796. International Travel and the Global Spread of ESBL-Producing E. coli
Session: Abstracts: Oral Abstract Session: Bacterial Clinical Studies I
Friday, October 22, 2010: 2:30 PM
109-110
Background: Extended Spectrum Beta-Lactamase (ESBL) genes are spreading worldwide among the Enterobacteriaceae (EB), though mechanisms of global transfer are incompletely understood.  Travelers are known to become colonized with E. coli that reflect local antimicrobial susceptibility patterns, and a high prevalence of ESBL-producing bacteria has been reported in several geographic regions.  Retrospective studies suggest that travel is a risk factor for carriage and infection with ESBL-producing E.coli.  We sought to assess the frequency of acquisition of new ESBL-producing EB during international travel.

Methods:  After IRB approval, subjects traveling to developing regions were recruited from the Weill Cornell Travel Medicine practice in New York City.  Stool specimens, collected the week before travel and the week after return, were selectively cultured for ESBL-producing EB using cefpodoxime in MacConkey broth, followed by disk diffusion using CLSI guidelines.  The VITEK-2 was used for species identification and antimicrobial susceptibility testing.  Pre-travel stool culturing was repeated for all positive post-travel stools.

Results:   Of 105 subjects consented to participate, 40 returned pre-travel stools, and 28 returned both pre-and post-travel stools.  Seven of the 28 (25%) had an ESBL-producing E. coli in the post-travel stool which was not present in the pre-travel stool.  One of the 40 (2.5%) pre-travel stools contained an ESBL-producing E. coli, which was not present in the post-travel stool of that subject.  Acquisition of ESBL producing E. coli occurred in travelers to South Asia (2), South America (1), Central America (1), Southeast Asia (1), North Africa (1) and East Africa (1).  Further study of the ESBL-producers is underway.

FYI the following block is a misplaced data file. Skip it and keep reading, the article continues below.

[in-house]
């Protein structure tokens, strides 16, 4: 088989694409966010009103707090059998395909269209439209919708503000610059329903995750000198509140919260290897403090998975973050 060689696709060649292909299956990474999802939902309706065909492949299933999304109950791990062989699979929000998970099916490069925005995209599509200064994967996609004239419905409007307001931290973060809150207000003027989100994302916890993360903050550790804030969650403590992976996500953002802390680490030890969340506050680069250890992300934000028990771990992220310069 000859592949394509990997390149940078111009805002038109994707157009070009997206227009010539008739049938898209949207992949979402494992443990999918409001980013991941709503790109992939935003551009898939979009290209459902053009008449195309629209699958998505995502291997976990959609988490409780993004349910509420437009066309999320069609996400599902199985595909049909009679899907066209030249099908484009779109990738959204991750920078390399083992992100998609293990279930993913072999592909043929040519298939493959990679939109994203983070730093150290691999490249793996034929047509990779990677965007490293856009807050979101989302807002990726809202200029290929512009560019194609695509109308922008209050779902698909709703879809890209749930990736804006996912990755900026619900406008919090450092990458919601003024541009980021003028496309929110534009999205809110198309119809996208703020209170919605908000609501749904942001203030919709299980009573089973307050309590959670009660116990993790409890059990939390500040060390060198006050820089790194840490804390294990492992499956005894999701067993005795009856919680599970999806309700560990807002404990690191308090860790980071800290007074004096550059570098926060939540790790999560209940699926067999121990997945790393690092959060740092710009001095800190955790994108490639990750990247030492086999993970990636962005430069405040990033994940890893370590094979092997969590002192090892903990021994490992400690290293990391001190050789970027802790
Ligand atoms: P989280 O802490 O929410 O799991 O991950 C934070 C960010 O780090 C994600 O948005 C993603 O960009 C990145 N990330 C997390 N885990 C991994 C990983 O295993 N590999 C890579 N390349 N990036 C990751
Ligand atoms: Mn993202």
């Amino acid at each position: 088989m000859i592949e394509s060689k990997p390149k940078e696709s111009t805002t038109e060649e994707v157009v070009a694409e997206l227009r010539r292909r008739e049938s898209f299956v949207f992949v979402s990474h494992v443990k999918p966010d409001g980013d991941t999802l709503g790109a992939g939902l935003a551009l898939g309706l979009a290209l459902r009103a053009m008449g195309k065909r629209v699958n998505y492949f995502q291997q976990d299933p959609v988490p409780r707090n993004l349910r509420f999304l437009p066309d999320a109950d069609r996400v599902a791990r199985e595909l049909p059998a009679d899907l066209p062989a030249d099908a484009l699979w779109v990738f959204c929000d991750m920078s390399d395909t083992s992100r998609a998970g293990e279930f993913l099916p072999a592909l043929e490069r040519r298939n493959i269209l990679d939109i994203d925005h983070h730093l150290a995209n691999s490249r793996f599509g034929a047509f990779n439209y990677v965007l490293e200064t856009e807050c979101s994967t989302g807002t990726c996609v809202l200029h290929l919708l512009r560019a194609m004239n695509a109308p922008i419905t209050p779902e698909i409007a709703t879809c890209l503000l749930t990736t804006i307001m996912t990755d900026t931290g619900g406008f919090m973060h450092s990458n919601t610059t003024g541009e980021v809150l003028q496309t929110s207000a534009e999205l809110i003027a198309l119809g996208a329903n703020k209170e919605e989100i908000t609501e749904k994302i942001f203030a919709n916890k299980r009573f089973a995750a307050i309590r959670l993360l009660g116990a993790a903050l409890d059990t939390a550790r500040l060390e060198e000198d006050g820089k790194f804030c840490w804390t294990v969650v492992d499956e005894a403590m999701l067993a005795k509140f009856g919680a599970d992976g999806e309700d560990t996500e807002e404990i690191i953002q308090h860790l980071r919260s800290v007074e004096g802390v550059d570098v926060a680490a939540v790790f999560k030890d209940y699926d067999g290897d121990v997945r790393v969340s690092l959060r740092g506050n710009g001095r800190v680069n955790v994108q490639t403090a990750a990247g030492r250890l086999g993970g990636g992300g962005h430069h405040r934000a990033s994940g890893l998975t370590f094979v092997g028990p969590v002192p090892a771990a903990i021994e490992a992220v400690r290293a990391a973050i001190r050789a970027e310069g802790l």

Conclusion:   International travelers acquire and import ESBL-producing E. coli during travel.  While study numbers are too small to quantify the frequency of acquisition, it appears that this is not a rare event.  In addition to confirming a suspected source of ESBL dissemination, this study highlights the use of travelers as sentinels in studies of global antimicrobial resistance.


Subject Category: A. Antimicrobial agents and Resistance

Speakers:
Scott A. Weisenberg, M.D. , Medicine, Weill Cornell Medical College, New York, NY
Jose Mediavilla, BS , University of Medicine and Dentistry of NJ, PHRI TB Center, Newark, NJ
Kyu Rhee, MD , Weill Medical College of Cornell University, New York, NY
Barry Kreiswirth, PhD , University of Medicine and Dentistry of NJ, PHRI TB Center, Newark, NJ
Stephen Jenkins, PhD , Weill Cornell Medical Center; NewYork-Presbyterian Hospital, New York, NY

Disclosures:

S. A. Weisenberg, Yes
Merck: Received research grant from Merck for study of ESBLs in travelers. Merck did not influence the conduct of the study., Research grant

J. Mediavilla, None

K. Rhee, None

B. Kreiswirth, Yes
Cubist: Investigator,
Pfizer : Investigator,

S. Jenkins, None


Findings in the abstracts are embargoed until 12:01 a.m. EST Thursday, Oct. 21 with the exception of research findings presented at IDSA press conferences.

 
 
   
 

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